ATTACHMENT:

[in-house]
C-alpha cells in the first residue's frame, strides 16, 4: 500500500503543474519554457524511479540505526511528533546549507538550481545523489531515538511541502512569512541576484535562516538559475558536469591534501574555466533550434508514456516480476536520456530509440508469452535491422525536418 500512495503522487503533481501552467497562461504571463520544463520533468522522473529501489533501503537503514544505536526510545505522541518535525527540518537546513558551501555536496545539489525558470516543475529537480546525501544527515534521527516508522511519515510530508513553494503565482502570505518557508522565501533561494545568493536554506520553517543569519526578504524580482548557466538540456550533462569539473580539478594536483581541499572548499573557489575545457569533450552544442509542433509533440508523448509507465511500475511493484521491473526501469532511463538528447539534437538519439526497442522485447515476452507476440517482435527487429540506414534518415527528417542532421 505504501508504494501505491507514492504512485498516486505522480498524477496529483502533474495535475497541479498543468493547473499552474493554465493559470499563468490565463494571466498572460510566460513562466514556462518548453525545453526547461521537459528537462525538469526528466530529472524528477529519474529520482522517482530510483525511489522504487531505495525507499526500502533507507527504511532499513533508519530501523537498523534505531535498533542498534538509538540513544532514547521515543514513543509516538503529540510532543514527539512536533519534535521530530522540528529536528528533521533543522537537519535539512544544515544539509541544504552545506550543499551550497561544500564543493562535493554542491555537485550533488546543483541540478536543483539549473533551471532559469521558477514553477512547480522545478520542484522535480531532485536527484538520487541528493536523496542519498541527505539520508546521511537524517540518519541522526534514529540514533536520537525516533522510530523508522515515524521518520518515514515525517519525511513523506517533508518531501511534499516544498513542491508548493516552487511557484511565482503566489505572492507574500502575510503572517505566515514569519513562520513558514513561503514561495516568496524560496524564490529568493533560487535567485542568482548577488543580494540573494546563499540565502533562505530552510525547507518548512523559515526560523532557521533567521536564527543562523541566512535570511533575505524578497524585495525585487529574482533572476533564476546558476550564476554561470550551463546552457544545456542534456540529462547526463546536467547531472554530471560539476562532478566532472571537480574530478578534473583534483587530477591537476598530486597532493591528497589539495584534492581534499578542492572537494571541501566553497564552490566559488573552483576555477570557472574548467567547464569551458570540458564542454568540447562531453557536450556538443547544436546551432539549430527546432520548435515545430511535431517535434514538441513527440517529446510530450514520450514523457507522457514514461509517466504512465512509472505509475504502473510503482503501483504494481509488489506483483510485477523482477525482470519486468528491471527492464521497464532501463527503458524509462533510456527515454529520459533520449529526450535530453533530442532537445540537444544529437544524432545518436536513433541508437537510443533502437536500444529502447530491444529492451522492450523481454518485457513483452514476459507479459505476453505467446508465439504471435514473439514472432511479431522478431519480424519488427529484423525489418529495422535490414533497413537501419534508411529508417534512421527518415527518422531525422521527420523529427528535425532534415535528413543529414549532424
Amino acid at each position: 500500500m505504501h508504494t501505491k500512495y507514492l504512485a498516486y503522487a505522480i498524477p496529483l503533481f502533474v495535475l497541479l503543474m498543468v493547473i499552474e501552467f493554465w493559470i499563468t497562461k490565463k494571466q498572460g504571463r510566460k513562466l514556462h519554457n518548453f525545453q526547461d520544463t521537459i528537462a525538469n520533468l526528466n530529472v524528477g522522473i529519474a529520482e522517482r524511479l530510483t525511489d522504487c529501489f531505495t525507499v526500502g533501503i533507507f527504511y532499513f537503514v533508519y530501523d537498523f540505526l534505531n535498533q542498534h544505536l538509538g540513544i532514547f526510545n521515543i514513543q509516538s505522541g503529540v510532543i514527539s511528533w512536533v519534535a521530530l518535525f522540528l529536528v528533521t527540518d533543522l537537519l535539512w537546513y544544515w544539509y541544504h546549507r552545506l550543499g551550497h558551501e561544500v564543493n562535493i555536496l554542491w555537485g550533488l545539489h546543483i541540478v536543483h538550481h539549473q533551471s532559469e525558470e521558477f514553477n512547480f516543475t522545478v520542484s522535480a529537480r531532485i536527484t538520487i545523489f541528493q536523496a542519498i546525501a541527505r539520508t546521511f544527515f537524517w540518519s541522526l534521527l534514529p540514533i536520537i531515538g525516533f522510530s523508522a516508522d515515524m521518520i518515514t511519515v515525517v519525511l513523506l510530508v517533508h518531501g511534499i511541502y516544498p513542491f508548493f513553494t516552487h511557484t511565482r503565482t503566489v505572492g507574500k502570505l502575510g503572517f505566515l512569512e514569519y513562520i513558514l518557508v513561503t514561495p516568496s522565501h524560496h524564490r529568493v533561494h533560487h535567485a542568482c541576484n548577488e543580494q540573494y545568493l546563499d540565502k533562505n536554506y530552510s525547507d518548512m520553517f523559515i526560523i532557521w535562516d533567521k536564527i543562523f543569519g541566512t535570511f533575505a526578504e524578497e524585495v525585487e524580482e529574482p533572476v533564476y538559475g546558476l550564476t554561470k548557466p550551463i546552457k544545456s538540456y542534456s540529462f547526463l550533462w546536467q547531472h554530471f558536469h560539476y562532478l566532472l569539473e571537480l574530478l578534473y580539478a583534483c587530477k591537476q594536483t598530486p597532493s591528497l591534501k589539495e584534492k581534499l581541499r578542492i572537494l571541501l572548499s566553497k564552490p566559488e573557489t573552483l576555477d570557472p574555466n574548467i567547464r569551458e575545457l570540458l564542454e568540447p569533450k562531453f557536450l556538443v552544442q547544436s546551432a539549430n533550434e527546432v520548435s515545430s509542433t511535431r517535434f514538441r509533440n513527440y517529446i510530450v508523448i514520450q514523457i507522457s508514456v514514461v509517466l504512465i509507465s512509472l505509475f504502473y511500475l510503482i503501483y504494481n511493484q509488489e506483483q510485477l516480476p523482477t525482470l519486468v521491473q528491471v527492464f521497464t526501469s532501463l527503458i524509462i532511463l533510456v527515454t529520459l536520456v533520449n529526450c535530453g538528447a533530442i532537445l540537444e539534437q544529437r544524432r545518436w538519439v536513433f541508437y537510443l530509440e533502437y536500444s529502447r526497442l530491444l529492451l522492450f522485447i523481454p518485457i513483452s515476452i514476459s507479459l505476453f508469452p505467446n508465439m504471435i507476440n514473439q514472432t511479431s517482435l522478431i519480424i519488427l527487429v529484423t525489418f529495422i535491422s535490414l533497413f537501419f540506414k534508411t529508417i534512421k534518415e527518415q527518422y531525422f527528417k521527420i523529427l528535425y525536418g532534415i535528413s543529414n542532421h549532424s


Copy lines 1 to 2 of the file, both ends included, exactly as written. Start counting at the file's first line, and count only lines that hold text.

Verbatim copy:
[in-house]
C-alpha cells in the first residue's frame, strides 16, 4: 500500500503543474519554457524511479540505526511528533546549507538550481545523489531515538511541502512569512541576484535562516538559475558536469591534501574555466533550434508514456516480476536520456530509440508469452535491422525536418 500512495503522487503533481501552467497562461504571463520544463520533468522522473529501489533501503537503514544505536526510545505522541518535525527540518537546513558551501555536496545539489525558470516543475529537480546525501544527515534521527516508522511519515510530508513553494503565482502570505518557508522565501533561494545568493536554506520553517543569519526578504524580482548557466538540456550533462569539473580539478594536483581541499572548499573557489575545457569533450552544442509542433509533440508523448509507465511500475511493484521491473526501469532511463538528447539534437538519439526497442522485447515476452507476440517482435527487429540506414534518415527528417542532421 505504501508504494501505491507514492504512485498516486505522480498524477496529483502533474495535475497541479498543468493547473499552474493554465493559470499563468490565463494571466498572460510566460513562466514556462518548453525545453526547461521537459528537462525538469526528466530529472524528477529519474529520482522517482530510483525511489522504487531505495525507499526500502533507507527504511532499513533508519530501523537498523534505531535498533542498534538509538540513544532514547521515543514513543509516538503529540510532543514527539512536533519534535521530530522540528529536528528533521533543522537537519535539512544544515544539509541544504552545506550543499551550497561544500564543493562535493554542491555537485550533488546543483541540478536543483539549473533551471532559469521558477514553477512547480522545478520542484522535480531532485536527484538520487541528493536523496542519498541527505539520508546521511537524517540518519541522526534514529540514533536520537525516533522510530523508522515515524521518520518515514515525517519525511513523506517533508518531501511534499516544498513542491508548493516552487511557484511565482503566489505572492507574500502575510503572517505566515514569519513562520513558514513561503514561495516568496524560496524564490529568493533560487535567485542568482548577488543580494540573494546563499540565502533562505530552510525547507518548512523559515526560523532557521533567521536564527543562523541566512535570511533575505524578497524585495525585487529574482533572476533564476546558476550564476554561470550551463546552457544545456542534456540529462547526463546536467547531472554530471560539476562532478566532472571537480574530478578534473583534483587530477591537476598530486597532493591528497589539495584534492581534499578542492572537494571541501566553497564552490566559488573552483576555477570557472574548467567547464569551458570540458564542454568540447562531453557536450556538443547544436546551432539549430527546432520548435515545430511535431517535434514538441513527440517529446510530450514520450514523457507522457514514461509517466504512465512509472505509475504502473510503482503501483504494481509488489506483483510485477523482477525482470519486468528491471527492464521497464532501463527503458524509462533510456527515454529520459533520449529526450535530453533530442532537445540537444544529437544524432545518436536513433541508437537510443533502437536500444529502447530491444529492451522492450523481454518485457513483452514476459507479459505476453505467446508465439504471435514473439514472432511479431522478431519480424519488427529484423525489418529495422535490414533497413537501419534508411529508417534512421527518415527518422531525422521527420523529427528535425532534415535528413543529414549532424